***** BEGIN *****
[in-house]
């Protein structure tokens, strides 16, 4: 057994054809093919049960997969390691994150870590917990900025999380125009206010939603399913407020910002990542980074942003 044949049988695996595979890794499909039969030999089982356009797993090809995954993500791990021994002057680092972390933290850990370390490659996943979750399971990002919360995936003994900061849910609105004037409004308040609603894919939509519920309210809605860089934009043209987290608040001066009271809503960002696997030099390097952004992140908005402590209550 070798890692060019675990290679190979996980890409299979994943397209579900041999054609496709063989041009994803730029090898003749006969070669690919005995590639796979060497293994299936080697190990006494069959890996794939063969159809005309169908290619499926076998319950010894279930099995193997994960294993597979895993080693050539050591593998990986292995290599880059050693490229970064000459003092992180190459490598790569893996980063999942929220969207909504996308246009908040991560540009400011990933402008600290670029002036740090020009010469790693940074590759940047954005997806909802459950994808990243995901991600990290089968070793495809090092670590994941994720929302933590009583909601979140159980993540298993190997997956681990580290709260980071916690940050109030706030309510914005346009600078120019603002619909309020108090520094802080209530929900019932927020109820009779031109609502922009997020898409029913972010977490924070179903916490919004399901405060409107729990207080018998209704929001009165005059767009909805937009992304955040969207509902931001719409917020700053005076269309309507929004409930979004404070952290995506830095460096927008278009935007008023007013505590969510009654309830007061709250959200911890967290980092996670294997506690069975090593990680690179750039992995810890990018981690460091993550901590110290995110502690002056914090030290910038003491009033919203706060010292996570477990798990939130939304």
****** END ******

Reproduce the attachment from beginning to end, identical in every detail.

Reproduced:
[in-house]
């Protein structure tokens, strides 16, 4: 057994054809093919049960997969390691994150870590917990900025999380125009206010939603399913407020910002990542980074942003 044949049988695996595979890794499909039969030999089982356009797993090809995954993500791990021994002057680092972390933290850990370390490659996943979750399971990002919360995936003994900061849910609105004037409004308040609603894919939509519920309210809605860089934009043209987290608040001066009271809503960002696997030099390097952004992140908005402590209550 070798890692060019675990290679190979996980890409299979994943397209579900041999054609496709063989041009994803730029090898003749006969070669690919005995590639796979060497293994299936080697190990006494069959890996794939063969159809005309169908290619499926076998319950010894279930099995193997994960294993597979895993080693050539050591593998990986292995290599880059050693490229970064000459003092992180190459490598790569893996980063999942929220969207909504996308246009908040991560540009400011990933402008600290670029002036740090020009010469790693940074590759940047954005997806909802459950994808990243995901991600990290089968070793495809090092670590994941994720929302933590009583909601979140159980993540298993190997997956681990580290709260980071916690940050109030706030309510914005346009600078120019603002619909309020108090520094802080209530929900019932927020109820009779031109609502922009997020898409029913972010977490924070179903916490919004399901405060409107729990207080018998209704929001009165005059767009909805937009992304955040969207509902931001719409917020700053005076269309309507929004409930979004404070952290995506830095460096927008278009935007008023007013505590969510009654309830007061709250959200911890967290980092996670294997506690069975090593990680690179750039992995810890990018981690460091993550901590110290995110502690002056914090030290910038003491009033919203706060010292996570477990798990939130939304």